That’s your entertainment!
You are what you like. Well, it’s not strictly true that you are exactly the thing or the way that you would like to be. But it’s pretty much true that you are about the things that are the things that you like. This is not just an empty aphorism, but a home truth.
The way a person is, or a group of people are, aligned or in parallel with the things they like to have, do, play with, eat, wear, drive, watch, listen to, etc. Whether they have accomplished it, aspire to it, or simply appreciate it, the actualization is not particularly important for this discussion. That they focus on it *is* the point! People care about their favorite pass-time, and attend to it; it’s a defining part of their lives. They are a ” ‘that’-person”, where one defines such a person by naming the cultural focus , activity or thing as ‘that’. Note that some activities or situations label the participants with different monikers, such as ‘house-heads’ being people who follow the music called ‘house music’, and ‘gadget-freak’ is a person who appreciates all the latest and greatest gadgets, and a ‘Giants fan’ is a fan of the baseball (or football team) called the Giants.
The semiotics of this may be simplistic or complex. A sports team fan is often easily identified by wearing team clothing. The same may be said of a university student or graduate. However, decoding the symbols of a house head may be far more difficult. An opera lover may be difficult to recognize, while an aficionado of certain automobile brands may readily determined. Fashionistas usually strive to openly declare their preferences, while substance abusers usually work at concealing theirs, though appearances and activities may betray them.
Entertainment clearly includes music and theatre styles and formats, but the inclusion of automobile brands in entertainment is not so recognized or settled. Still, one may accept such as entertainments, provided that one categotizes any superfluous capability or characteristic (the luxuries) as a form of entertainment. Indeed, such an argument was once made by a Persident of the Porsche car company, and the BMW car company has worked hard to establish a ‘BMW Lifestyle’ division, and to blur the lines between car sales and fashion marketing.
This would give us Chevrolets being cars, and Ferraris being entertainment. One might query this, positing that a Ferrari the very definition of the maximum car? Well, yes, but it’s also largely superfluous, in capability, luxury, cost, etc. Much of that superfluity is for entertainment, unless it has been purchased for track racing.
In short, brands are turning towards entertainment, and entertainment is turning into a parade of brands.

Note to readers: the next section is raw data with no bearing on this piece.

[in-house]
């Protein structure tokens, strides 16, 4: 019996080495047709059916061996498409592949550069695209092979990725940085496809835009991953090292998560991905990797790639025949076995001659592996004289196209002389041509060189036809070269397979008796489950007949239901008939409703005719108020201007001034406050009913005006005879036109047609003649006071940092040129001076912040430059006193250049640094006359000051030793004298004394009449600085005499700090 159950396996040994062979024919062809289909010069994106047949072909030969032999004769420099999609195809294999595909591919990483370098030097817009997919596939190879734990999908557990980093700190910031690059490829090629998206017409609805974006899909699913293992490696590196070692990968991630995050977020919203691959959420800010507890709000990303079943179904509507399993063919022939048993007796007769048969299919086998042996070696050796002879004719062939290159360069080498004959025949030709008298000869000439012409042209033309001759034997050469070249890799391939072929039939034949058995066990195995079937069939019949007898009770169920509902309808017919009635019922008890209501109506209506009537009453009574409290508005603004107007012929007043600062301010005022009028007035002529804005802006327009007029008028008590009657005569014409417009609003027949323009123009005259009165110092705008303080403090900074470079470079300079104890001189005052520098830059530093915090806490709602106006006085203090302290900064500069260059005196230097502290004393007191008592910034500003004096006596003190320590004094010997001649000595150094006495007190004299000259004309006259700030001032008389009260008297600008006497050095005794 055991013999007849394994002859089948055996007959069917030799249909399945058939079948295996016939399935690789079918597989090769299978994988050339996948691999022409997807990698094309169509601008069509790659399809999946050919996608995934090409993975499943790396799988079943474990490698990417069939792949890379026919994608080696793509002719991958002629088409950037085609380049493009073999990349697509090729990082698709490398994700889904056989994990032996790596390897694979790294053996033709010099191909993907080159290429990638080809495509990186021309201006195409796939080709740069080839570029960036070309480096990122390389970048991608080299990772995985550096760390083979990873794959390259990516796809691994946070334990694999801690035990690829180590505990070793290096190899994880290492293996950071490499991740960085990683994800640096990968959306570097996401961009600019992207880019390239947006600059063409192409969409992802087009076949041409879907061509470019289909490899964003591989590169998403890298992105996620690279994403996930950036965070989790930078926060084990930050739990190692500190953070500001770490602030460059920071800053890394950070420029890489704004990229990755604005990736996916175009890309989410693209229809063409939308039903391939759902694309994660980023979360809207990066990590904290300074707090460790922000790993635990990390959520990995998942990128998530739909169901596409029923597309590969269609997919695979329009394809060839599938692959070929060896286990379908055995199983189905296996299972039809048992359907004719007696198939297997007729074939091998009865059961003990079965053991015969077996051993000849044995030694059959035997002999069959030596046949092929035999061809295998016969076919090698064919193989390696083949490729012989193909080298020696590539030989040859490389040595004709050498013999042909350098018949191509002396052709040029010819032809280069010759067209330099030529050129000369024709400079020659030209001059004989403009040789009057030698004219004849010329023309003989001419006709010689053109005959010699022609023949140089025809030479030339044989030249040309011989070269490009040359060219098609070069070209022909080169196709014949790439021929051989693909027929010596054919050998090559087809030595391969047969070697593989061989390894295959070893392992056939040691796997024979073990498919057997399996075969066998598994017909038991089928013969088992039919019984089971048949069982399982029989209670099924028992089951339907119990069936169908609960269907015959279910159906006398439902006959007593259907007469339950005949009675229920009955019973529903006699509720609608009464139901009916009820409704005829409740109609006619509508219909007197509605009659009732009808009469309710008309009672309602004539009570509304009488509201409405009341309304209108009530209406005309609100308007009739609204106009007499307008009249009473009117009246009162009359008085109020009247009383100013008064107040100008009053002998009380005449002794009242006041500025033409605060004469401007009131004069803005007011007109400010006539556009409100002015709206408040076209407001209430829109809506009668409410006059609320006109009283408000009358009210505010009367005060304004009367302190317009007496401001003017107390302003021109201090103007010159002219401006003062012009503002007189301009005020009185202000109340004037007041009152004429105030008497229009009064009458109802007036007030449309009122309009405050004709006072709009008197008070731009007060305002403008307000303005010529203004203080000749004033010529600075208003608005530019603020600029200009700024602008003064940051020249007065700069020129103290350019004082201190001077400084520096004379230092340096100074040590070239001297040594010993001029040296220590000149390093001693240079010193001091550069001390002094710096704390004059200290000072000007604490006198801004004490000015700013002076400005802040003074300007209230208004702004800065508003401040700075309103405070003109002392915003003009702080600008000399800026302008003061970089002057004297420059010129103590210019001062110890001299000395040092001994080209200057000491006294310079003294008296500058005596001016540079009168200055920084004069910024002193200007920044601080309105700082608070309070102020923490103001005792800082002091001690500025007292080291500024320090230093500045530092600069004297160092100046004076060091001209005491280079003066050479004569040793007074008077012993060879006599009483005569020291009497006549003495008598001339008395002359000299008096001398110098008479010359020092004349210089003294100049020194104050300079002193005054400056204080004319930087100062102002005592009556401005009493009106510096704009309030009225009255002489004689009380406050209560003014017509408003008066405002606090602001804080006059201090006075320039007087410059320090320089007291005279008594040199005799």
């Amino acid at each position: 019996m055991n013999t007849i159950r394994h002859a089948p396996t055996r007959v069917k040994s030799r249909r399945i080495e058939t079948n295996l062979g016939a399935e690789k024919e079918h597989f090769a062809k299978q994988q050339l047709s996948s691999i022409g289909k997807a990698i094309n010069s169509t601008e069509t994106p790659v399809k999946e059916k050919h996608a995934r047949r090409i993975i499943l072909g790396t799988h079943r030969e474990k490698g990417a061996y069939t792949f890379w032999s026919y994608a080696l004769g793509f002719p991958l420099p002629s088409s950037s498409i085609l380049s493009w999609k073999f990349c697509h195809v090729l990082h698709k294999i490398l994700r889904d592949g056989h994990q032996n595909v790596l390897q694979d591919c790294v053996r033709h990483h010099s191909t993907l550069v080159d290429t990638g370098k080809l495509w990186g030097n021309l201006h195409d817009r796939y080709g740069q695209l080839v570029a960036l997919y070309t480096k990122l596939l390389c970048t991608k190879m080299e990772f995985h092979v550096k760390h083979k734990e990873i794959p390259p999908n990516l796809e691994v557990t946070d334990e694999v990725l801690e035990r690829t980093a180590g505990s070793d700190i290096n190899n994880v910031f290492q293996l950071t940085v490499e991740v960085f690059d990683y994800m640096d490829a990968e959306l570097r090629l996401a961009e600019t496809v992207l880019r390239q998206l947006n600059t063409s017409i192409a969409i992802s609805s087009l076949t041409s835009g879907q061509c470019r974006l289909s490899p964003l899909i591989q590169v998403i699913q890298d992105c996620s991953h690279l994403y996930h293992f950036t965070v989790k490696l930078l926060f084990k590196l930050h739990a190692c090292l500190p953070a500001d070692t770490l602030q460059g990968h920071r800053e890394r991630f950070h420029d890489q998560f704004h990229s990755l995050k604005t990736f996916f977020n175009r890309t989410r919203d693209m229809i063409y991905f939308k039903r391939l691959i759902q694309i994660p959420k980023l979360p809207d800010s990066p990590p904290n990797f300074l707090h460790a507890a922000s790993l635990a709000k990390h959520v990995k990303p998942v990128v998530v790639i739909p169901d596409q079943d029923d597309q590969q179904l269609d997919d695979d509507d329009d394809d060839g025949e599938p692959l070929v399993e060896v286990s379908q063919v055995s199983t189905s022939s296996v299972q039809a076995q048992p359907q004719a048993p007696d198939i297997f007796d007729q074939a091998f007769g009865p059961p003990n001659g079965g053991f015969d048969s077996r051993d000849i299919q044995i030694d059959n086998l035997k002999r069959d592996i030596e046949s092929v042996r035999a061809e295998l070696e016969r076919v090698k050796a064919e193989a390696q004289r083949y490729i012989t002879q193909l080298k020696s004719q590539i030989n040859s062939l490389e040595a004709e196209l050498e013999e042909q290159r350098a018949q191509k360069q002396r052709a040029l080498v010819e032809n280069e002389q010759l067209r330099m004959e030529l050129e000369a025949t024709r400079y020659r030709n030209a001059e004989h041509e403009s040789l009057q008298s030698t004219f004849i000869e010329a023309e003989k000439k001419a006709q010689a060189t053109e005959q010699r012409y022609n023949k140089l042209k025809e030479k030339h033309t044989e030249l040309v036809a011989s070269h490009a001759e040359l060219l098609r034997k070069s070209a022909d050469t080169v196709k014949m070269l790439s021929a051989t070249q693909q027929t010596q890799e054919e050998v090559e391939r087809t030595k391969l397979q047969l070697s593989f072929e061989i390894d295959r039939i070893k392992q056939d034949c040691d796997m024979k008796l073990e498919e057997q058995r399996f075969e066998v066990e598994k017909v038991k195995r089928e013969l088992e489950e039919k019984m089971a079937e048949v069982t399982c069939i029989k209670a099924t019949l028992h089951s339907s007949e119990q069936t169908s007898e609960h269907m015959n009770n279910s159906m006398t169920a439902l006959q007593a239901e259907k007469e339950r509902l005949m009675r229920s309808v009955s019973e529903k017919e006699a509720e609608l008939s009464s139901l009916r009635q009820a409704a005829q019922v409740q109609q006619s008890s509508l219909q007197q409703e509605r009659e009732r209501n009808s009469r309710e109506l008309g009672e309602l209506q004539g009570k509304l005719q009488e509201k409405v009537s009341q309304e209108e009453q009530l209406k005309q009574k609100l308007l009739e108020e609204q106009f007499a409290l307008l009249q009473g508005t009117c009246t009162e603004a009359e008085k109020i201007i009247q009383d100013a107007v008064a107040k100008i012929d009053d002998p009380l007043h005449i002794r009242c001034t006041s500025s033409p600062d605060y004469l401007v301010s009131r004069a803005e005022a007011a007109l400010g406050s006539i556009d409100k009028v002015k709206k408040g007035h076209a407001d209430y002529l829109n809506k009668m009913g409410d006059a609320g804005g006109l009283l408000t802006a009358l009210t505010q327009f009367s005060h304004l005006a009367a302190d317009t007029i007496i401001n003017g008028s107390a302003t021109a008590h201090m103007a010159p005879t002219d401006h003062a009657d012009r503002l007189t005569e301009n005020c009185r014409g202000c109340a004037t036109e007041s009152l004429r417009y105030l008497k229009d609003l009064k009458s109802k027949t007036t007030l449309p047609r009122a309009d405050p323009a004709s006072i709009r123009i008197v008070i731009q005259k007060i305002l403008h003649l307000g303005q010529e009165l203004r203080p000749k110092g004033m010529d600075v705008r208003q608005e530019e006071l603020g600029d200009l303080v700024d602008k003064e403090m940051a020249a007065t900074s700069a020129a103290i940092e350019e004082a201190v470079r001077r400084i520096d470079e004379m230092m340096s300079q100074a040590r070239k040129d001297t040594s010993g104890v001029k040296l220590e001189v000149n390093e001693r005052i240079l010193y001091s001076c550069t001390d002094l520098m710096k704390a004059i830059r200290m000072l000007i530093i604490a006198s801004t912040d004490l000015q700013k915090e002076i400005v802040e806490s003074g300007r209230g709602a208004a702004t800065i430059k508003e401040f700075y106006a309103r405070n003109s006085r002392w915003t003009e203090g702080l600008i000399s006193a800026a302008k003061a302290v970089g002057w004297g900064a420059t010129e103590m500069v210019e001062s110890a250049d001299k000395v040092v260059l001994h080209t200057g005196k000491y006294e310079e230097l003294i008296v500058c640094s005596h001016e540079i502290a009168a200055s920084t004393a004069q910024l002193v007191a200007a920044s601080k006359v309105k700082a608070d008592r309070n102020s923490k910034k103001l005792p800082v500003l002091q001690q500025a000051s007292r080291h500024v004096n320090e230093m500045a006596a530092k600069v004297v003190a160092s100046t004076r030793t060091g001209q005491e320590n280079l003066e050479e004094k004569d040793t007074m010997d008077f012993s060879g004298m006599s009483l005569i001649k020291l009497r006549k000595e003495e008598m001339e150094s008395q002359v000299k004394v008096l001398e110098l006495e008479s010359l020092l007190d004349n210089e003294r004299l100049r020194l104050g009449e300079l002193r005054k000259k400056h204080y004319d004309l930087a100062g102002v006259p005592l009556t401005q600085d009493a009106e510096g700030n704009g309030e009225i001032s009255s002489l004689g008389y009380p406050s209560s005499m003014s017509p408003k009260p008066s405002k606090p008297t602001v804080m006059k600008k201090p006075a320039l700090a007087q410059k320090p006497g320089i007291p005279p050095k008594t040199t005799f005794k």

Whether it’s the Budweiser sponsorship of Rolling Stones tour, or the product placement of Audi cars in the Transporter film series, products and entertainment are working together to attract and make use of our attention. From the comic-book heroes that become our Superman/Batman/Capt. America/X-men movie franchises, to the Transformers, Toy Stories and Cars that go the other way, entertainment is a commercial activity, and always has been. From the meretricious sex of the world’s oldest profession, to the monetized pre-roll advertisements of the YouTube and YouKou clips, monetized pleasure is a fixture of our world.
Indeed, we gravitate towards professional entertainment because we become accustomed to the quslities and characteristics of the brand. Whether it is presentation, hospitality or transportation, we accept that we need to pay for it, and focus our attentions on getting the feeling and style we like at the best value. Because these things are beyond basic necessities of survival, they are entertainments, if not luxuries.
Outside the scope of this paper are other symbolic items, including avatars, nicknames, philosophies, movements and hairstyles. Although hairstyles may be amusing to the onlookers, they are manifestly expressive. And though names may seem lighthearted at first hearing, they label people and call out their characteristics.
Names, specifically nicknames, are symbols of a different nature, the importance of which have increased in the internet age, explosively with the ‘web 2.0’ era and mobile device proliferation. Such an entertainment form can be left for yet another day.
At the end of the day, this article refers to my movie review of Fast and Furious 7, the most recent installment of that franchise, and one of the most popular movies in the history of cinema. That means that FF7 must be understood as a cultural bellweather, whether one particularly likes it, or not. To neglect it is to ignore a real indicator of the world today. Just as closing the door would not make Hurricane Katrina go away, turning one’s back on FF7 is not going to erase the reality of mass acceptance of this entertainment. This story has a basic triumph of good over evil, and a triumph of fellowship and teamwork. Does it have an ideological leaning or flavor that appeals to the common man? It may appeal, but it seems to do so without reference to social, religious or political positions. Maybe that is its strength, in contrast to other recent flicks which may have overtly played to a particular audience.